The greatest legacy we can leave our children is happy memories.” ~ Og Mandino

It’s graduation time yet again. From the tiny tots finishing kindergarten to those who’ve completed college, it’s a season of new beginnings and heartfelt goodbyes. The event might seem a small deal for many parents attending Montessori or junior school graduations. It’s easy to think, “It’s just a small step.” But for the children, it’s a giant leap.

Imagine being a child, standing at the brink of the unknown. They are leaving behind familiar faces, favourite teachers, and cherished routines. The prospect of a new school, friends, and experiences can be exciting and frightening. As adults, we often forget the intensity of these feelings. We might dismiss these graduations as insignificant, but for the kids, they are everything.

Children, whether 4, 9, 10, 12 or 18 years old, are learning to navigate their emotions. We, as parents, sometimes expect them to handle these transitions with perfect composure. We want them to sit quietly, smile politely, and follow the rules. But let’s remember—they are still kids. They might have meltdowns, bursts of energy, or moments of shyness. And that’s okay.

“Children are not things to be moulded, but are people to be unfolded.” — Jess Lair

So, let’s attend these graduations without expectation. Let’s leave behind our assumptions and let the children be. Each child is unique. Even identical twins are not the same. Let’s celebrate their individuality and be their safety net. They look up to us for comfort and assurance. Being there, fully present, is the best gift we can give them.

Dear parents and guardians, let’s show up for the love of our children. Be there to enjoy the moment, no matter what happens. Smiles show love and support because that’s what they need the most. In these gatherings, the collective energy can make children act in ways they usually wouldn’t. They might be more energetic, nervous, or eager to impress. They want to make us proud and show us their achievements.

These graduations might seem small compared to the milestones we’ve crossed, but it’s a significant accomplishment for them. They need to know that they are seen, heard, valued, and celebrated. They have worked hard, and they deserve our applause and recognition.

These events might seem like little pins or small marks in the book of their lives at this moment, but in time, they will become treasured memories. Time flies, and in the blink of an eye, they will graduate from college, move out, start travelling, and build their own lives. Every call and every visit will become as precious as these events. There will be very little time to spend with them once they build and live their own lives.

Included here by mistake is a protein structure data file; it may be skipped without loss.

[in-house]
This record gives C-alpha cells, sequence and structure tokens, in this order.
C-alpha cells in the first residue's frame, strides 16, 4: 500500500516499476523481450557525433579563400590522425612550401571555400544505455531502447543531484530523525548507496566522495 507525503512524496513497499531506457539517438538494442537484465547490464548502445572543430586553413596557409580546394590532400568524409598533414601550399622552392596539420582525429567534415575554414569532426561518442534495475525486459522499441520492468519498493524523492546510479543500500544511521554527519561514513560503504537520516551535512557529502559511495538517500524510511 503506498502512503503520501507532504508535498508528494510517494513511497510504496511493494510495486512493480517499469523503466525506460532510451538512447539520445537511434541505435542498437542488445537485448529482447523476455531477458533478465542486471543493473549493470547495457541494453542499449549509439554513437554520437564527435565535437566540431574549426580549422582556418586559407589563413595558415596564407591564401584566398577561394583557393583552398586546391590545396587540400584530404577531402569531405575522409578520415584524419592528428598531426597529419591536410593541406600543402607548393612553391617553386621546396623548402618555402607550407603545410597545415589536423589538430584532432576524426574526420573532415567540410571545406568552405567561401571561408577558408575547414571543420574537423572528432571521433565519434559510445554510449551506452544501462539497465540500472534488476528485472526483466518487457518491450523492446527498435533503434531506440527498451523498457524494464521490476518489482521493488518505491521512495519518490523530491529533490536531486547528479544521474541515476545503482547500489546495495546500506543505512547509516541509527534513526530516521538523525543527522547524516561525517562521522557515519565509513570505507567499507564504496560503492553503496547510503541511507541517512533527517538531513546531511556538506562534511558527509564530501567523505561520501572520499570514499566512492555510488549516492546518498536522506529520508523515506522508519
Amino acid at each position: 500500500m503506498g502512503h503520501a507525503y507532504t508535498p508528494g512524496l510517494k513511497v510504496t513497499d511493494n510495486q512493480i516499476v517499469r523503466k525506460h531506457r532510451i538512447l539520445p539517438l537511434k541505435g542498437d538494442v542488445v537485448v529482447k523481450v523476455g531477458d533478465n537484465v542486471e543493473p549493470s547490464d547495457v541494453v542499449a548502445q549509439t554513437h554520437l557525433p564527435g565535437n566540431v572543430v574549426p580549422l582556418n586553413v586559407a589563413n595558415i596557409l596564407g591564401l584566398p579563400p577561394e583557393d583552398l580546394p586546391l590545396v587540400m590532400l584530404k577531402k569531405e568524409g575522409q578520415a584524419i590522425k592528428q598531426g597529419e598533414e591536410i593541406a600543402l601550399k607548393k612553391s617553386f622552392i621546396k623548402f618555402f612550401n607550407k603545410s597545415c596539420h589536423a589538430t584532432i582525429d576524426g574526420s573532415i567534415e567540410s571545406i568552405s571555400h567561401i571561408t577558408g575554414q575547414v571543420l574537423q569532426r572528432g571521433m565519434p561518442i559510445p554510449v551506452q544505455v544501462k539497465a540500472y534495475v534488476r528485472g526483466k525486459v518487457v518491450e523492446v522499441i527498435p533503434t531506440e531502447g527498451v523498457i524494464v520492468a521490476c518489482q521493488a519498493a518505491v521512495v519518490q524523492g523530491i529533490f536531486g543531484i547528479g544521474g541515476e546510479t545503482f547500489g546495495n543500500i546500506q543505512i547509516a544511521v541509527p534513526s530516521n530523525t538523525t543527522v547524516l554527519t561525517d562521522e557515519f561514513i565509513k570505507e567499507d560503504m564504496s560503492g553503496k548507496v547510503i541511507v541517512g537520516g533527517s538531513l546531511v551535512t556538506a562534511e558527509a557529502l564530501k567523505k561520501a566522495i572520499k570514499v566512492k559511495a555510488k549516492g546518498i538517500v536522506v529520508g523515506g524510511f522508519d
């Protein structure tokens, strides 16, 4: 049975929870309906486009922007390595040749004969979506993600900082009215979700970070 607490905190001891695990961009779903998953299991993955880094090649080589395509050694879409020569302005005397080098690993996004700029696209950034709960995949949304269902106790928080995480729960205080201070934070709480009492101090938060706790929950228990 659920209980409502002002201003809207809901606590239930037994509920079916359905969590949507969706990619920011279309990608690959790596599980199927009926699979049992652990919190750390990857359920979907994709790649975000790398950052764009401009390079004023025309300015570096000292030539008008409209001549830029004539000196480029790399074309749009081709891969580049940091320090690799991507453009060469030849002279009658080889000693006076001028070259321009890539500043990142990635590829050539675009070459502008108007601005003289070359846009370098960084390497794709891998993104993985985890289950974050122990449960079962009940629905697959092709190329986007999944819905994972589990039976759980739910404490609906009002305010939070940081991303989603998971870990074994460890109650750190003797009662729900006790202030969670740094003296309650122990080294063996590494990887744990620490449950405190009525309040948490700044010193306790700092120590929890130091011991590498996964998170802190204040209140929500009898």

“Sometimes you will never know the value of a moment until it becomes a memory.” — Dr. Seuss

    So, let’s light up their little faces with our presence. Take pictures of the crazy moments, go for ice cream afterwards, and let your inner child come out to play. Laugh, run, and enjoy the day. Our perception shapes our reality, and for these children, this moment is their reality. They are experiencing their world in full intensity, just as we did at their age.

    Every age has its own reality, its own significance. Remembering a child’s emotions might be hard, but today, let’s try. Let’s be there, fully present, and make these graduations as unique as they feel to the children. After all, these are the moments that build their confidence, their memories, and their sense of self.

    I was inspired to write this blog by a morning walk with my dog. I spoke with a couple of parents who mentioned they were attending their kids’ graduations. Our conversation truly made my day, especially when one of them said, “I think I feel much better now after talking with you.” What I said to them is what I’m sharing here.

    So here’s to the graduates of every age and the parents who support them. Let’s celebrate these milestones with joy, understanding, and lots of love. Make it memorable now, and let them dream big. Let them know that you will always be there for them.

    “While we try to teach our children all about life, our children teach us what life is all about.” — Angela Schwindt